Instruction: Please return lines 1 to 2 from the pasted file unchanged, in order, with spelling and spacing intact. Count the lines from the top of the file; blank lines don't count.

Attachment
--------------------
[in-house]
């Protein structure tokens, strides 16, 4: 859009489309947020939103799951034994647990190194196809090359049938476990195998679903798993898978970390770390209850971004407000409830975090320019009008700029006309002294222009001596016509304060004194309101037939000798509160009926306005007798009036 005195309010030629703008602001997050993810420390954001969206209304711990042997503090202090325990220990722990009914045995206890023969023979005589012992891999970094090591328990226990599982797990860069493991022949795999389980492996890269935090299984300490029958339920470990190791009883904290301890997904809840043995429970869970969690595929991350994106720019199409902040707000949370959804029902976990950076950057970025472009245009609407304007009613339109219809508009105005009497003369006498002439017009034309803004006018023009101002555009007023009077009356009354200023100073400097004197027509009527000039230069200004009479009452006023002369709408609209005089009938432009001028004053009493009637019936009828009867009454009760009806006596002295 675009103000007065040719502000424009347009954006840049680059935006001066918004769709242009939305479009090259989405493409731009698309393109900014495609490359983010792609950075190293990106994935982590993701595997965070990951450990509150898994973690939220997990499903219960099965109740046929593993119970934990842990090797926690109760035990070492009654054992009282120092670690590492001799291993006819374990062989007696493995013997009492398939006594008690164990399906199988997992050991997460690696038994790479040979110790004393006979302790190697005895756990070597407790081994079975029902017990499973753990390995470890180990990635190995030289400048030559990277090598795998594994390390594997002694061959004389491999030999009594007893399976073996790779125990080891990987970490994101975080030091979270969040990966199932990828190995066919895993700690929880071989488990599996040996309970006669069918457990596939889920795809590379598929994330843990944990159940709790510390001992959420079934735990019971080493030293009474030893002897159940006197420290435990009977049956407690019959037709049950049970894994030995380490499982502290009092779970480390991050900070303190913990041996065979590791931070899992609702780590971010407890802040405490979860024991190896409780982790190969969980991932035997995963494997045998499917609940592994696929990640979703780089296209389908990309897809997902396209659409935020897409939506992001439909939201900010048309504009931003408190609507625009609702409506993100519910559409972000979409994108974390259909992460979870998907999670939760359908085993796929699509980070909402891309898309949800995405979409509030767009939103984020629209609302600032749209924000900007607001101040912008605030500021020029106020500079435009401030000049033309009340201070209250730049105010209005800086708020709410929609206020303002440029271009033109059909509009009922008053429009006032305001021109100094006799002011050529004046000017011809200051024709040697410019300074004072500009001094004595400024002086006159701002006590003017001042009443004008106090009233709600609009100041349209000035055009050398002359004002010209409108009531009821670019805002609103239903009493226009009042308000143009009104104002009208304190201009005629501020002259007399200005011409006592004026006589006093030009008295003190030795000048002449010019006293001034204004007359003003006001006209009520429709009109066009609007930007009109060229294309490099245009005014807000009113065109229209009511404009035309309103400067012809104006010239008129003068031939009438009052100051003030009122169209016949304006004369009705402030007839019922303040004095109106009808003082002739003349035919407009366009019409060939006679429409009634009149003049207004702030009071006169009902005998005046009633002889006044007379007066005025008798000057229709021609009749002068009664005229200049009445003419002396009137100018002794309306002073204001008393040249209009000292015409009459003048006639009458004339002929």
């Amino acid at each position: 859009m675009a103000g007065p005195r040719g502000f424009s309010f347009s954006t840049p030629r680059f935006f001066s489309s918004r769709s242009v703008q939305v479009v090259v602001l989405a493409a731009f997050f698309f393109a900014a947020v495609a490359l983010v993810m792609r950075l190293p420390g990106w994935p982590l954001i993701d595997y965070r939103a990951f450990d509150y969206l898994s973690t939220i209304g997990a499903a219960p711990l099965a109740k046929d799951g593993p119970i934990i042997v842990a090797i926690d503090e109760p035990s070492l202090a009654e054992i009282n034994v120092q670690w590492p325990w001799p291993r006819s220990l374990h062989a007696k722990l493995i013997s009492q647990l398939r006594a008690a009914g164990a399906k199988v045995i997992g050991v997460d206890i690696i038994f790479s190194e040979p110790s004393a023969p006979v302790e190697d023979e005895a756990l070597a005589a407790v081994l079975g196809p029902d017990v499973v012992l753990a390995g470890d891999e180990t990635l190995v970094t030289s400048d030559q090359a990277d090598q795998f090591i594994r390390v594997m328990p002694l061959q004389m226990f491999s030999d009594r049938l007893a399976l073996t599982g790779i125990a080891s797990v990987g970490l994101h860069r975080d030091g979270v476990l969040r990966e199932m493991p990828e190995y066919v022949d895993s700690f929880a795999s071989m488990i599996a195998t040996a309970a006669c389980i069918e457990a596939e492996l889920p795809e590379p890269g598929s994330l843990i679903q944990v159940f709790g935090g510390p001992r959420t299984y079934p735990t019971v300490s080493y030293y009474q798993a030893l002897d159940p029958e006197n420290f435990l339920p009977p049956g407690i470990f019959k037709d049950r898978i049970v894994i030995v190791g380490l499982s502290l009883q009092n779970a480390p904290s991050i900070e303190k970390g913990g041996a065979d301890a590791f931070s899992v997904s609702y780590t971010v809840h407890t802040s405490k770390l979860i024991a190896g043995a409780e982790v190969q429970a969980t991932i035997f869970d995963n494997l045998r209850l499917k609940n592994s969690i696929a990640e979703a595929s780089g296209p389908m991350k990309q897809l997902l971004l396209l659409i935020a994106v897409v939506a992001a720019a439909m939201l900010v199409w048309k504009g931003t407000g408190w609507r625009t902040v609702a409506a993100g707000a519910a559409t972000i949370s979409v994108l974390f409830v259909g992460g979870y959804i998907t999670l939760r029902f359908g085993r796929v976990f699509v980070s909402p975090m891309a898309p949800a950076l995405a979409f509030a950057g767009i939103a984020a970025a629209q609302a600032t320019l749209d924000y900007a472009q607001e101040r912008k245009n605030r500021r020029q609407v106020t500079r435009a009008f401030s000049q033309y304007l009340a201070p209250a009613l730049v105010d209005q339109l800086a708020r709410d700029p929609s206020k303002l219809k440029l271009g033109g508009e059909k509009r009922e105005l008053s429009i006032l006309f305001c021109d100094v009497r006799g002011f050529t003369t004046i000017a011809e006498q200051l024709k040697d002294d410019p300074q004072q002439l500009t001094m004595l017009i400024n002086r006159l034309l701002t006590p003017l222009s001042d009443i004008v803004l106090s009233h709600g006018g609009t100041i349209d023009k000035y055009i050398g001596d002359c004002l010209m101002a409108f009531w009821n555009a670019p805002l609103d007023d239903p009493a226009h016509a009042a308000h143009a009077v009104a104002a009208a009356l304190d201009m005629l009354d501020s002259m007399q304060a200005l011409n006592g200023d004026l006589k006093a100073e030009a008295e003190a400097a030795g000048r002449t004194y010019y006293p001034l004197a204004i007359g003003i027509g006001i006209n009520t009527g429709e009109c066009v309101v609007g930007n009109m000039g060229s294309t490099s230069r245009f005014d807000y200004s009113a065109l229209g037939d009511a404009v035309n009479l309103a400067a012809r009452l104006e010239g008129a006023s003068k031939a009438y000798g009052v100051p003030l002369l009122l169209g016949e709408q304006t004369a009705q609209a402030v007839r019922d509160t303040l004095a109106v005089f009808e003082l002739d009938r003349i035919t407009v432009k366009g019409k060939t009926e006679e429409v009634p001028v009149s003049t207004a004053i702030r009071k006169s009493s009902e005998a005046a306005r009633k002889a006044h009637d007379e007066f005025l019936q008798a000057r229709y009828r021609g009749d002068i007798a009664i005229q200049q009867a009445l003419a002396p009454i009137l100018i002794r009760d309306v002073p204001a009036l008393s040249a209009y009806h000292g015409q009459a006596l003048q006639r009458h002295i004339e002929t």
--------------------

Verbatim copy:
[in-house]
């Protein structure tokens, strides 16, 4: 859009489309947020939103799951034994647990190194196809090359049938476990195998679903798993898978970390770390209850971004407000409830975090320019009008700029006309002294222009001596016509304060004194309101037939000798509160009926306005007798009036 005195309010030629703008602001997050993810420390954001969206209304711990042997503090202090325990220990722990009914045995206890023969023979005589012992891999970094090591328990226990599982797990860069493991022949795999389980492996890269935090299984300490029958339920470990190791009883904290301890997904809840043995429970869970969690595929991350994106720019199409902040707000949370959804029902976990950076950057970025472009245009609407304007009613339109219809508009105005009497003369006498002439017009034309803004006018023009101002555009007023009077009356009354200023100073400097004197027509009527000039230069200004009479009452006023002369709408609209005089009938432009001028004053009493009637019936009828009867009454009760009806006596002295 675009103000007065040719502000424009347009954006840049680059935006001066918004769709242009939305479009090259989405493409731009698309393109900014495609490359983010792609950075190293990106994935982590993701595997965070990951450990509150898994973690939220997990499903219960099965109740046929593993119970934990842990090797926690109760035990070492009654054992009282120092670690590492001799291993006819374990062989007696493995013997009492398939006594008690164990399906199988997992050991997460690696038994790479040979110790004393006979302790190697005895756990070597407790081994079975029902017990499973753990390995470890180990990635190995030289400048030559990277090598795998594994390390594997002694061959004389491999030999009594007893399976073996790779125990080891990987970490994101975080030091979270969040990966199932990828190995066919895993700690929880071989488990599996040996309970006669069918457990596939889920795809590379598929994330843990944990159940709790510390001992959420079934735990019971080493030293009474030893002897159940006197420290435990009977049956407690019959037709049950049970894994030995380490499982502290009092779970480390991050900070303190913990041996065979590791931070899992609702780590971010407890802040405490979860024991190896409780982790190969969980991932035997995963494997045998499917609940592994696929990640979703780089296209389908990309897809997902396209659409935020897409939506992001439909939201900010048309504009931003408190609507625009609702409506993100519910559409972000979409994108974390259909992460979870998907999670939760359908085993796929699509980070909402891309898309949800995405979409509030767009939103984020629209609302600032749209924000900007607001101040912008605030500021020029106020500079435009401030000049033309009340201070209250730049105010209005800086708020709410929609206020303002440029271009033109059909509009009922008053429009006032305001021109100094006799002011050529004046000017011809200051024709040697410019300074004072500009001094004595400024002086006159701002006590003017001042009443004008106090009233709600609009100041349209000035055009050398002359004002010209409108009531009821670019805002609103239903009493226009009042308000143009009104104002009208304190201009005629501020002259007399200005011409006592004026006589006093030009008295003190030795000048002449010019006293001034204004007359003003006001006209009520429709009109066009609007930007009109060229294309490099245009005014807000009113065109229209009511404009035309309103400067012809104006010239008129003068031939009438009052100051003030009122169209016949304006004369009705402030007839019922303040004095109106009808003082002739003349035919407009366009019409060939006679429409009634009149003049207004702030009071006169009902005998005046009633002889006044007379007066005025008798000057229709021609009749002068009664005229200049009445003419002396009137100018002794309306002073204001008393040249209009000292015409009459003048006639009458004339002929």